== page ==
Warren Buffett Says Berkshire Hathaway Sold All of Its Paramount Stock: ‘We Lost Quite a Bit of Money’

“It was 100% my decision,” the CEO said during the company’s annual meeting on Saturday

An older man with light-toned skin surrounded by other people also wearing suits. The man in the center is Warren Buffett.
Philanthropist Warren Buffett (C) on Sept. 19, 2017 in New York City. (Photo by Daniel Zuchnik/WireImage)

As Paramount comes off a rocky week in which the company lost its CEO and its exclusive merger talks window with Skydance came to an end without a deal, Berkshire Hathaway CEO Warren Buffett says his company has now sold its entire stake in Paramount. Berkshire Hathaway had previously sold a third of its stock in Paramount during the fourth quarter of last year.

“We sold it all, and we lost quite a bit of money, that happens in this business too,” Buffett said on Saturday at Berkshire Hathaway’s annual meeting in Omaha, Nebraska. He added that he was “100% responsible” for the Paramount decision — both buying in and getting out.

According to the company’s latest available filings, Berkshire owned 63.3 million shares of Paramount Global at the end of 2023. The company disclosed a $2.6 billion stake in Paramount in 2022 and picked up even more shares after that, but now they’re out.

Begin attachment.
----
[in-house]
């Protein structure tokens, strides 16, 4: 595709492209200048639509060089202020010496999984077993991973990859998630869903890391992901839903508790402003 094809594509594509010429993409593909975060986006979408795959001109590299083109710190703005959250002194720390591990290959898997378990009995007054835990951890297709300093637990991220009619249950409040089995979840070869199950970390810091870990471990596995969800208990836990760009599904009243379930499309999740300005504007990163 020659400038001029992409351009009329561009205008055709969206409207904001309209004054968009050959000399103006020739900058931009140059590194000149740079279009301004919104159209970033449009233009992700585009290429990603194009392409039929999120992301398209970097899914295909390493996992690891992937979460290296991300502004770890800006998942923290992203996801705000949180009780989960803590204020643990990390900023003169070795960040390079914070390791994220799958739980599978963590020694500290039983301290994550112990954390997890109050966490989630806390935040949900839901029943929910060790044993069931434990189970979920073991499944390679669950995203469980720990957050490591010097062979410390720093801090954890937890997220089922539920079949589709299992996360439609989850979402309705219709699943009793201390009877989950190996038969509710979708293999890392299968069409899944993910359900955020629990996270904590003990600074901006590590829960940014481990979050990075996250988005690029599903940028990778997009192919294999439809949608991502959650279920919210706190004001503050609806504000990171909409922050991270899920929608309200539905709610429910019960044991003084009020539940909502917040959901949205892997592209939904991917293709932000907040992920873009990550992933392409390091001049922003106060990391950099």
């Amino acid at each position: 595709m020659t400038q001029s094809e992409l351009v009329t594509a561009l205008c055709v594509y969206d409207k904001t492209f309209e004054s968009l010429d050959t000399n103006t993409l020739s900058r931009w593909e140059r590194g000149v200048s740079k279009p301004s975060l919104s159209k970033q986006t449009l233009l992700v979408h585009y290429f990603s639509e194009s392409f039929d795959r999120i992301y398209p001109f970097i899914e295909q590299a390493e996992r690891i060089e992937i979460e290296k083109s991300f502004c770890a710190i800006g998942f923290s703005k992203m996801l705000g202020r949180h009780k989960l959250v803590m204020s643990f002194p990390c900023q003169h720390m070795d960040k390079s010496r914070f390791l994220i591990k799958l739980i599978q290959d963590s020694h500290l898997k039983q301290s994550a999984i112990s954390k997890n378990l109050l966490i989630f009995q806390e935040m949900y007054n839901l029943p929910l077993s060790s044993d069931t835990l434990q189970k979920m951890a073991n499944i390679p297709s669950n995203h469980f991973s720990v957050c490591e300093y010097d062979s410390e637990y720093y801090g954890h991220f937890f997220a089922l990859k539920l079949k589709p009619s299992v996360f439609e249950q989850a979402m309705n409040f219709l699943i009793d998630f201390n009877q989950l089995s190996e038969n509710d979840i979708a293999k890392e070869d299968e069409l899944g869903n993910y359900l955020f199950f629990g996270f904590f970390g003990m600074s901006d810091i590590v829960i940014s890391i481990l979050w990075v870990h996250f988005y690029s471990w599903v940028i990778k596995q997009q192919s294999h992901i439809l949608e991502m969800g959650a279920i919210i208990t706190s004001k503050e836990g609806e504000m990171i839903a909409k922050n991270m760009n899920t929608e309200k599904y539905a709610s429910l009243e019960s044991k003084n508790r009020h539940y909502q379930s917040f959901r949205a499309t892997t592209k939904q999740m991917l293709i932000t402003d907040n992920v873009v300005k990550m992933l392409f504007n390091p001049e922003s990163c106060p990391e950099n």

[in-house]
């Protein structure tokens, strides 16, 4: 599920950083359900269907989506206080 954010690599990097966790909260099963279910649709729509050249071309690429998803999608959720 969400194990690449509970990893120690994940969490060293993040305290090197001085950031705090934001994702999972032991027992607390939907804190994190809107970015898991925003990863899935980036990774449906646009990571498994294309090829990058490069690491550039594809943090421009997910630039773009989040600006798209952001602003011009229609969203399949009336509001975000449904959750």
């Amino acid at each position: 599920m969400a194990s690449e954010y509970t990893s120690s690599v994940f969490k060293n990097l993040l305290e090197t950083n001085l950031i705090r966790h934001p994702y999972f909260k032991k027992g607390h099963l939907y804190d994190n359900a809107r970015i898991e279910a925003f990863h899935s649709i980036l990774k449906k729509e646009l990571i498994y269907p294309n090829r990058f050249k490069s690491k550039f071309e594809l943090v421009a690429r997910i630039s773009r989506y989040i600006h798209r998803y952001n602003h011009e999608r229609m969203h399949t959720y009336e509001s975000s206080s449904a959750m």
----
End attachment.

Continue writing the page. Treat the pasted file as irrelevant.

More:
“Owning Paramount made me think even deeper, but I certainly looked harder about the whole question of what people do with their leisure time and what the governing principles are of running an entertainment business of any sort, whether it’s sports or movies or whatever it might be,” Buffett said at the meeting. “I think I’m smarter now than I was a couple years ago, but I also think I’m poorer because I acquired the knowledge in the matter I did.”

On Friday, after a month of exclusive talks between Paramount and Skydance, their negotiation window expired without a deal, signaling one is unlikely to happen. David Ellison’s Skydance submitted a revised offer earlier this week in an effort to assuage concerns that the deal benefits non-executive chairwoman Shari Redstone over other investors. Notable investors have warned they could pursue litigation if the Skydance deal or any other bid does not adequately benefit shareholders.

Ahead of the window closing and moments before the company reported its Q1 earnings, Paramount CEO Bob Bakish was ousted and replaced with a trio of executives to form an “Office of the CEO” — CBS CEO and president George Cheeks, Paramount Media Networks CEO and president Chris McCarthy and Paramount Pictures and Nickelodeon CEO and president Brian Robbins.

Sony Pictures Entertainment and Apollo Global Management have also submitted a non-binding, joint $26 billion all-cash offer for Paramount. That deal would see Sony take a majority stake and operational control, while Apollo would have a minority stake. But such a deal would likely face regulatory scrutiny due to limitations surrounding foreign ownership.

For now, Paramount is going it alone.


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